Monday, September 20, 2010


The pre-race ritual of two shots of espresso had to be altered. Though I arrived at the downtown Starbucks 20 minutes before gun time, and the line was only two deep, the customer at the counter was a quarter of the way through the list of 17 drinks for the Omaha Fashion Show's hair & makeup crew. Yes, 17 drinks, each with their own requirements. Her bill was $74.45 and she was put off because she hadn't collected enough money from the hair divas. She reached into her purse and produced $75. She kept the change. I'm sorry to rant, but that's just wrong. Get a couple travelers and be on your way. Geez!!!

As time was short, I took a small cup of bold roast and dashed to the starting area to complete warmup.

It was about 50F when the gun went off. The streets were still wet from the previous night's cold front that blew through, the remnants of which greeted us with a slight headwind as we race towards north Omaha. After the initial surge of the first mile's mostly downhill grade, I settled into race pace. Mile two breezed by before the cardio started feeling the shock of running right below anaerobic threshold. That's when I saw it: there was a wad of cash submerged in a puddle on the street. Cash?!? A double take. Yes, there was green, cold hard cash, some with zeros on them, ripe for the taking beneath a couple inches of standing water.

But there was the problem, you see, as I was currently sharing the lead with another runner.

Relax, this wasn't yesterday's Omaha Corporate cup. The race I'm talking about was the 2006 Run With A Heart 10k that shares much of the same course as the Corporate Cup.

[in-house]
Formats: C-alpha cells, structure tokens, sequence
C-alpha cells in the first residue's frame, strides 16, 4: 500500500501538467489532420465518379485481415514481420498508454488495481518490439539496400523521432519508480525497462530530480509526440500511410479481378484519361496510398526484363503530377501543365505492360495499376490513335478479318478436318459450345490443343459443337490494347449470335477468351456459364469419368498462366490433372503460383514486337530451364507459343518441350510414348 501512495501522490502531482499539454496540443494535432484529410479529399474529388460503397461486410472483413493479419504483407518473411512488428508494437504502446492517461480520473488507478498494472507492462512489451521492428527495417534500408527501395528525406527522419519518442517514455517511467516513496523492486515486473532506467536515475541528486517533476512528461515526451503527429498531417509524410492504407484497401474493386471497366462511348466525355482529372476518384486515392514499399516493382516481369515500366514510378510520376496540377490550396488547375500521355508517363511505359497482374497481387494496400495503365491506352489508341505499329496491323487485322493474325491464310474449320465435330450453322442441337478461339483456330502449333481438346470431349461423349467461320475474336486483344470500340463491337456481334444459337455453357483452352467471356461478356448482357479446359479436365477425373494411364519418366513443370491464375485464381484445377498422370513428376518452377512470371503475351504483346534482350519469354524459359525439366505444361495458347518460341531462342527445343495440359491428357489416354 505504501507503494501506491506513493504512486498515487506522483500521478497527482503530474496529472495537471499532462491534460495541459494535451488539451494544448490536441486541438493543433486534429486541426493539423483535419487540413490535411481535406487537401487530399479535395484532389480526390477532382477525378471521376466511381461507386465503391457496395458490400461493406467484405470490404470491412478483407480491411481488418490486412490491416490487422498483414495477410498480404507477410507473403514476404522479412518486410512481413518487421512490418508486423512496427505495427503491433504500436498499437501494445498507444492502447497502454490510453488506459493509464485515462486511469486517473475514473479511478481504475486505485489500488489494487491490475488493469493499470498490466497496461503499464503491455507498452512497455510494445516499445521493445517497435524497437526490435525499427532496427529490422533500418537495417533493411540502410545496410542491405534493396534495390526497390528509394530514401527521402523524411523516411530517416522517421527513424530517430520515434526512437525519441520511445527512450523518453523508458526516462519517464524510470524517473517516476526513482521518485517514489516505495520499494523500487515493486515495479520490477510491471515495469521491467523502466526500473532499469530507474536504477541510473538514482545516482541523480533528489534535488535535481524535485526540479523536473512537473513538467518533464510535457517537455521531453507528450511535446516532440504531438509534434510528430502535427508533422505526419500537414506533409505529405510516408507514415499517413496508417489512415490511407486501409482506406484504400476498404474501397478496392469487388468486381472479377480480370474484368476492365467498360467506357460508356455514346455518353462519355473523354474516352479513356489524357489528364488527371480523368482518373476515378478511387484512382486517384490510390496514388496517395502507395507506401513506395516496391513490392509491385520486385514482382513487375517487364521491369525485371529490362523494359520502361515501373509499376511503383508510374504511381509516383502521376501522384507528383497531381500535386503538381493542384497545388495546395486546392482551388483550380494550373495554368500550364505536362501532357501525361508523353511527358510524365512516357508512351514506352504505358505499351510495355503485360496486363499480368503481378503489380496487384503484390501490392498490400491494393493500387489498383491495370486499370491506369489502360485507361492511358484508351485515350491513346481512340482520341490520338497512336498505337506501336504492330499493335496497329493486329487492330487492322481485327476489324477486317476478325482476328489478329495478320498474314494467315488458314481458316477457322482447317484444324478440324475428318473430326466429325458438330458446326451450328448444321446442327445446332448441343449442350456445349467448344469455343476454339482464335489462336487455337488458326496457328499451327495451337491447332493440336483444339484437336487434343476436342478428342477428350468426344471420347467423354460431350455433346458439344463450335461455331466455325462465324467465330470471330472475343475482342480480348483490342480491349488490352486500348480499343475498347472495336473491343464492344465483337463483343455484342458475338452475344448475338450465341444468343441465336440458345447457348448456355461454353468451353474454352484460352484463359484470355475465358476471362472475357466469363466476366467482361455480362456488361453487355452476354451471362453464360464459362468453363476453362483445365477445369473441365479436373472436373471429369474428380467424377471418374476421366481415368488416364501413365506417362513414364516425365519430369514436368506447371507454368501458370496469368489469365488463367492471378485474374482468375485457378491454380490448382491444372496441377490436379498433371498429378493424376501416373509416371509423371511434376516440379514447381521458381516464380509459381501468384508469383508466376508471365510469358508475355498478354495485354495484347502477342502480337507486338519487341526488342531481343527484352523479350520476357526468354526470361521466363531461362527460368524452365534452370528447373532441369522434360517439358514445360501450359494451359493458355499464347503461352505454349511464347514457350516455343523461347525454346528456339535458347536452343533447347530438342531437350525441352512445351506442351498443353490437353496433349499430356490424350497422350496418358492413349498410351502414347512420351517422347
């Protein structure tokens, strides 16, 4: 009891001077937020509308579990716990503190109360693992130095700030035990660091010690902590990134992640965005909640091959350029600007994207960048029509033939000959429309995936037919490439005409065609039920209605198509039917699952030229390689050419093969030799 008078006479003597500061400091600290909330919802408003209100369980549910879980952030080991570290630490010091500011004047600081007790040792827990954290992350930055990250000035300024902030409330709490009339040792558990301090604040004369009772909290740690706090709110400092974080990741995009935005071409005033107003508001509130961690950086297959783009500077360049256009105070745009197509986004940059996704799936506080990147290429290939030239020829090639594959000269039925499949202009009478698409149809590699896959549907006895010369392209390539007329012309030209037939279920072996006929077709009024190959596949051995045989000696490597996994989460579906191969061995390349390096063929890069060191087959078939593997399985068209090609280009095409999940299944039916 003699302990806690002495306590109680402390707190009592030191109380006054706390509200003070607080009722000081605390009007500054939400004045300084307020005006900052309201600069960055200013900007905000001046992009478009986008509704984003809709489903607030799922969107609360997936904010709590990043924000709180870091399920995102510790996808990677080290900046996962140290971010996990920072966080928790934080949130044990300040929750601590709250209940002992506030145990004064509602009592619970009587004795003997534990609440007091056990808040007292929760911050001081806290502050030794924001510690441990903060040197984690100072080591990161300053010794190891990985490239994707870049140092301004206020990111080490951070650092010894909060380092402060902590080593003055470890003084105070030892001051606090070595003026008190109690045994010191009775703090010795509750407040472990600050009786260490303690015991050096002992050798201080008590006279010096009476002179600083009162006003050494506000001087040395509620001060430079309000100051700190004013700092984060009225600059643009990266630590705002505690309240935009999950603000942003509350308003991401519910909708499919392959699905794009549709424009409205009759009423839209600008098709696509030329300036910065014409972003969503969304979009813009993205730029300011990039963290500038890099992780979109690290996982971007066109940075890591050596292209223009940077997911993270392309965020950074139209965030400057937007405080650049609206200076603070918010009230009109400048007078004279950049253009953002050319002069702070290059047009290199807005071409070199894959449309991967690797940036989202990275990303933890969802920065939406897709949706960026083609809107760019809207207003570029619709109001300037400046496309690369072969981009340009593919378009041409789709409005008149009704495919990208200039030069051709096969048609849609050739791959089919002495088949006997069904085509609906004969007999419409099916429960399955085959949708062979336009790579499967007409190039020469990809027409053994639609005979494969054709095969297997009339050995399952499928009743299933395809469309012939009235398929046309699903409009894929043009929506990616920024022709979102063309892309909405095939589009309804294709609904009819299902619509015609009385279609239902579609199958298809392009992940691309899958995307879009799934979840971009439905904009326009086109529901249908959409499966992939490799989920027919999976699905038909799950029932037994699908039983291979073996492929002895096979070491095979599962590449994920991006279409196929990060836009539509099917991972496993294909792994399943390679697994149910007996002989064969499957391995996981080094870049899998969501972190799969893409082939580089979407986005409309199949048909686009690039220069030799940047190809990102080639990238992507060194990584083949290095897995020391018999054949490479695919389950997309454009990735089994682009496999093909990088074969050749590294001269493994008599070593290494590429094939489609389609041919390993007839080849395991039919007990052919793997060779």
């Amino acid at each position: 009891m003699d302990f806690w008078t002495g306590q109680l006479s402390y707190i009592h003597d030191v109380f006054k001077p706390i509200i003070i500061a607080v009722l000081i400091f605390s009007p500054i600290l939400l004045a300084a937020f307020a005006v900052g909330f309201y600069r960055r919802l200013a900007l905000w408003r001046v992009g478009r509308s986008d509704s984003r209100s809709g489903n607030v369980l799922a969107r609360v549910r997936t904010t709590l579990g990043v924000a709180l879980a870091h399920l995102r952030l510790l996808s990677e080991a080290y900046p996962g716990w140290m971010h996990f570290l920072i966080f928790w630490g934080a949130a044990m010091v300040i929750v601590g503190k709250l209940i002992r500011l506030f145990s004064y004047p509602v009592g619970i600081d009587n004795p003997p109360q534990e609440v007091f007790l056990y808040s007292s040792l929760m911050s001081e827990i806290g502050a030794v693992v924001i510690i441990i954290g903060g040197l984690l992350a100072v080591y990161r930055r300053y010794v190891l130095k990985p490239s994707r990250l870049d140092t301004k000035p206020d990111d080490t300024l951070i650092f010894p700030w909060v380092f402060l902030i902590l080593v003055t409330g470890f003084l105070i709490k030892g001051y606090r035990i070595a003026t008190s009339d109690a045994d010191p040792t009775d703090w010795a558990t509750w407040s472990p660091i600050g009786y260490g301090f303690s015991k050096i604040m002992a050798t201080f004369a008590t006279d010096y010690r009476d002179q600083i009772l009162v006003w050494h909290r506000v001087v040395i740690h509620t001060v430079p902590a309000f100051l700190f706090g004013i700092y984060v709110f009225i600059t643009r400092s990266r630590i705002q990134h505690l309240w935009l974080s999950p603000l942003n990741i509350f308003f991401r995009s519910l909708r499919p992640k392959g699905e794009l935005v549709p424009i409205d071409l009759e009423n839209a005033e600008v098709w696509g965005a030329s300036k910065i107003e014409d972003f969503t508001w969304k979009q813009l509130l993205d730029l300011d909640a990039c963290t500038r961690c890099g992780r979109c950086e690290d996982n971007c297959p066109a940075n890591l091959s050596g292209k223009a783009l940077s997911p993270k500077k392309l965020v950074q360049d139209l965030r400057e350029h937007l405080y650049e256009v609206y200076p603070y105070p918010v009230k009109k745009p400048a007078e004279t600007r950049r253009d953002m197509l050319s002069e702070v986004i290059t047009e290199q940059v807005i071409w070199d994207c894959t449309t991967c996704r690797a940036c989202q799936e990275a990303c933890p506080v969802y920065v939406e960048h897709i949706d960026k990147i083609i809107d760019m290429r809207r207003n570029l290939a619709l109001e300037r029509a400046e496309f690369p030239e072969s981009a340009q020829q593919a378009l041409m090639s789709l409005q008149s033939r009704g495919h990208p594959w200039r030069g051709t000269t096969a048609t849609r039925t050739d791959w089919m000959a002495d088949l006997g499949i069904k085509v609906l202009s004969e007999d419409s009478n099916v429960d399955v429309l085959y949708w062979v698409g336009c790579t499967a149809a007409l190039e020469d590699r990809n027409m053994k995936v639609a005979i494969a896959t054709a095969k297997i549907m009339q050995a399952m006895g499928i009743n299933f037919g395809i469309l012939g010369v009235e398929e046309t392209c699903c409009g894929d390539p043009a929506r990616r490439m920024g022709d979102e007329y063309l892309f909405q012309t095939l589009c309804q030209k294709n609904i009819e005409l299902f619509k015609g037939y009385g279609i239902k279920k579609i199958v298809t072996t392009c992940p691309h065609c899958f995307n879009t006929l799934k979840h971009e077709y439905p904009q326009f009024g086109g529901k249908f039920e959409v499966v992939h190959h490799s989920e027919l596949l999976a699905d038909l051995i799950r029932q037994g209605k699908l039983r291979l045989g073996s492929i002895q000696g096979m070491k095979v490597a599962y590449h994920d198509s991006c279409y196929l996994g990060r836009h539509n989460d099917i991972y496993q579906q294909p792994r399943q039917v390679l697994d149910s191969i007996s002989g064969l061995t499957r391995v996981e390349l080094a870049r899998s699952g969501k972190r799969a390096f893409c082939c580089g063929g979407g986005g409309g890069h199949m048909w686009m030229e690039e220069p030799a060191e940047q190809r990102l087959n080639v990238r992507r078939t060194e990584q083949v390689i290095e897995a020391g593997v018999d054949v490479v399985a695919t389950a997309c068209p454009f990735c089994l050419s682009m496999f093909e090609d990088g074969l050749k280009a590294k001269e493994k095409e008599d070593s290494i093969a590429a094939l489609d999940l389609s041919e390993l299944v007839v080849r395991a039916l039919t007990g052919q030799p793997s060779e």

Anyway about this cash. Had runner next to me seen it? It didn't appear so. So I called it out to his attention. He thought I was bluffing, like "Hey McFly -- your shoe's untied."

He wasn't having any of me 'gettin' in his grill'.

Thus a moral dilemma unfolded before me: go for the ego or the quick money? Having never won a race before, I was highly motivated for the win. But then again, I could sellout for the easy cash...

Ego or Mammon. What would you do?

The cash option felt dirty, so I went for the win and pressed on. Ultimately, I overcame the other runner in the final quarter mile to win the race. For my efforts, I was awarded a small trophy and two Qdoba burrito coupons.

Looking back, I feel like Monty Hall had revealed a donkey behind curtain number two. Bwaa wahn wahn wahn...

Anyway, I thought of this yesterday as I passed the exact spot where I saw that wad of cash years ago. Not that there wasn't a cash prize in yesterday's Omaha Corporate Cup 10K race.

The big deal about the 2010 Omaha Corporate Cup was that for the first time in its 30 year history, there was a cash purse that paid three deep ($500,$300,$200) for the top males and females. A local race promoter, Speedy Mart/Shell, had put up $2000 in cash prizes with the hopes of making it Omaha's most competitive 10K.

It worked. Eric Rasmussen of Omaha's Team Nebraska Brooks won the race in 30:42, only 21 seconds off of Tim Dooling's 1988 course-record and nearly a minute and a half faster than the winning time of last year's race. Melissa Todd of Kansas City Smoke claimed the women's victory nearly two minutes faster than the previous year's top female.

Congratulations to the victors, to the American Lung Association and to the race organizers & volunteers for putting together a very competitive race. Yesterday's race was the most competitive 10K I've ever competed in.

Elite race results


  1. Brady, I am impressed that your mild esurience was the trophy and not the tempting stash of cold (and wet)cash. I had to google mammon for the definition and guess what - the reference to your email came up quoting your use of the word. Good job! 0l' Dad

  2. Mammon...... What a great name for your (next) boat.

  3. I would have gone for the cash, what's wrong with you? There will be other races, but how often do you stubble on to a wad of cash on the street? What would it have cost you 10 seconds?

  4. Thanks Dad. I'm not sure what you mean by esurience, but I'm glad that I'm not that greedy. You raised your son right.

    Murphini: boat? what boat? I have thought about naming my Madone mammon.

    Shim: I've got an extra Bible to lend you. In fact, keep it.